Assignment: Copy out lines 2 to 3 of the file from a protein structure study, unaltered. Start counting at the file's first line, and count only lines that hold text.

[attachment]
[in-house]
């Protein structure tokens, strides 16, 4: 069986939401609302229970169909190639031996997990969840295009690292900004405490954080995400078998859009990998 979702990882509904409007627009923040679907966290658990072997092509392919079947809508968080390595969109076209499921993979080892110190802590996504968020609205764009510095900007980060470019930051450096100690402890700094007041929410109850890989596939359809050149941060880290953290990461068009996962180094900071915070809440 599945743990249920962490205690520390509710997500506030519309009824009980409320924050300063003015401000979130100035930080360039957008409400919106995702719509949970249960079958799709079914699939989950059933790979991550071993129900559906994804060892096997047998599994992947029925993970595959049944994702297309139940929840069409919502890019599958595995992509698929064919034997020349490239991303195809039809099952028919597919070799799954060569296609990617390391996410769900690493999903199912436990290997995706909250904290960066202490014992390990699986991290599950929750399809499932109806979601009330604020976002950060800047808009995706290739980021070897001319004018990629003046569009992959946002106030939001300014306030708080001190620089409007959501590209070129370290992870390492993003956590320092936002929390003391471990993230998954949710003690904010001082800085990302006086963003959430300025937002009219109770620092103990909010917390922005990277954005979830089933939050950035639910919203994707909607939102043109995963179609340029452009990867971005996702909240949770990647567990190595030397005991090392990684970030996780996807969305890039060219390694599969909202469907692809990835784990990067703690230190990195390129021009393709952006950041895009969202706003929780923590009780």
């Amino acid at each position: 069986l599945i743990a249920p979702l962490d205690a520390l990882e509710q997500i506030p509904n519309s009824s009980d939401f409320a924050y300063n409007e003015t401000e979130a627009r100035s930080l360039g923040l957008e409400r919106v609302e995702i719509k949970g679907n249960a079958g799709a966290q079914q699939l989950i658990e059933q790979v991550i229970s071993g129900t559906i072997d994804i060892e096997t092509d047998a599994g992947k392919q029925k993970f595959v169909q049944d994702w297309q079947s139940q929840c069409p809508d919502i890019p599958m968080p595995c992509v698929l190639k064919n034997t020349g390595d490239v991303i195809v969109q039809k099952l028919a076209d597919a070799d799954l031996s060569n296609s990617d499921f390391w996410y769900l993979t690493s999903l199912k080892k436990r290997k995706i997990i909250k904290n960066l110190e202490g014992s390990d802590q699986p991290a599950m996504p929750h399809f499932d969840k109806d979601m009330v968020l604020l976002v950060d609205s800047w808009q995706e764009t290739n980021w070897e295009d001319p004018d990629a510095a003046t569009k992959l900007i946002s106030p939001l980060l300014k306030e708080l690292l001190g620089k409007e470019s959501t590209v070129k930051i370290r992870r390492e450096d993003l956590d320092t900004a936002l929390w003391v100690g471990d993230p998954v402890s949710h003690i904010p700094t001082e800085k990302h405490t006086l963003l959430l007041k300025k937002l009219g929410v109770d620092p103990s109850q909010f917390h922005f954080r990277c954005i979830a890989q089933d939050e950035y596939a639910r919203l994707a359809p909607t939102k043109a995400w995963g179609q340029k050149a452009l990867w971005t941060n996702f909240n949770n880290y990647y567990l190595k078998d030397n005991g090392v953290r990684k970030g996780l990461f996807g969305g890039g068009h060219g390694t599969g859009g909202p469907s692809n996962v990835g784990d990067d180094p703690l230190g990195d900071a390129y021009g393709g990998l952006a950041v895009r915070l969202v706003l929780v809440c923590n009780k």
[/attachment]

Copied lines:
């Protein structure tokens, strides 16, 4: 069986939401609302229970169909190639031996997990969840295009690292900004405490954080995400078998859009990998 979702990882509904409007627009923040679907966290658990072997092509392919079947809508968080390595969109076209499921993979080892110190802590996504968020609205764009510095900007980060470019930051450096100690402890700094007041929410109850890989596939359809050149941060880290953290990461068009996962180094900071915070809440 599945743990249920962490205690520390509710997500506030519309009824009980409320924050300063003015401000979130100035930080360039957008409400919106995702719509949970249960079958799709079914699939989950059933790979991550071993129900559906994804060892096997047998599994992947029925993970595959049944994702297309139940929840069409919502890019599958595995992509698929064919034997020349490239991303195809039809099952028919597919070799799954060569296609990617390391996410769900690493999903199912436990290997995706909250904290960066202490014992390990699986991290599950929750399809499932109806979601009330604020976002950060800047808009995706290739980021070897001319004018990629003046569009992959946002106030939001300014306030708080001190620089409007959501590209070129370290992870390492993003956590320092936002929390003391471990993230998954949710003690904010001082800085990302006086963003959430300025937002009219109770620092103990909010917390922005990277954005979830089933939050950035639910919203994707909607939102043109995963179609340029452009990867971005996702909240949770990647567990190595030397005991090392990684970030996780996807969305890039060219390694599969909202469907692809990835784990990067703690230190990195390129021009393709952006950041895009969202706003929780923590009780």
């Amino acid at each position: 069986l599945i743990a249920p979702l962490d205690a520390l990882e509710q997500i506030p509904n519309s009824s009980d939401f409320a924050y300063n409007e003015t401000e979130a627009r100035s930080l360039g923040l957008e409400r919106v609302e995702i719509k949970g679907n249960a079958g799709a966290q079914q699939l989950i658990e059933q790979v991550i229970s071993g129900t559906i072997d994804i060892e096997t092509d047998a599994g992947k392919q029925k993970f595959v169909q049944d994702w297309q079947s139940q929840c069409p809508d919502i890019p599958m968080p595995c992509v698929l190639k064919n034997t020349g390595d490239v991303i195809v969109q039809k099952l028919a076209d597919a070799d799954l031996s060569n296609s990617d499921f390391w996410y769900l993979t690493s999903l199912k080892k436990r290997k995706i997990i909250k904290n960066l110190e202490g014992s390990d802590q699986p991290a599950m996504p929750h399809f499932d969840k109806d979601m009330v968020l604020l976002v950060d609205s800047w808009q995706e764009t290739n980021w070897e295009d001319p004018d990629a510095a003046t569009k992959l900007i946002s106030p939001l980060l300014k306030e708080l690292l001190g620089k409007e470019s959501t590209v070129k930051i370290r992870r390492e450096d993003l956590d320092t900004a936002l929390w003391v100690g471990d993230p998954v402890s949710h003690i904010p700094t001082e800085k990302h405490t006086l963003l959430l007041k300025k937002l009219g929410v109770d620092p103990s109850q909010f917390h922005f954080r990277c954005i979830a890989q089933d939050e950035y596939a639910r919203l994707a359809p909607t939102k043109a995400w995963g179609q340029k050149a452009l990867w971005t941060n996702f909240n949770n880290y990647y567990l190595k078998d030397n005991g090392v953290r990684k970030g996780l990461f996807g969305g890039g068009h060219g390694t599969g859009g909202p469907s692809n996962v990835g784990d990067d180094p703690l230190g990195d900071a390129y021009g393709g990998l952006a950041v895009r915070l969202v706003l929780v809440c923590n009780k």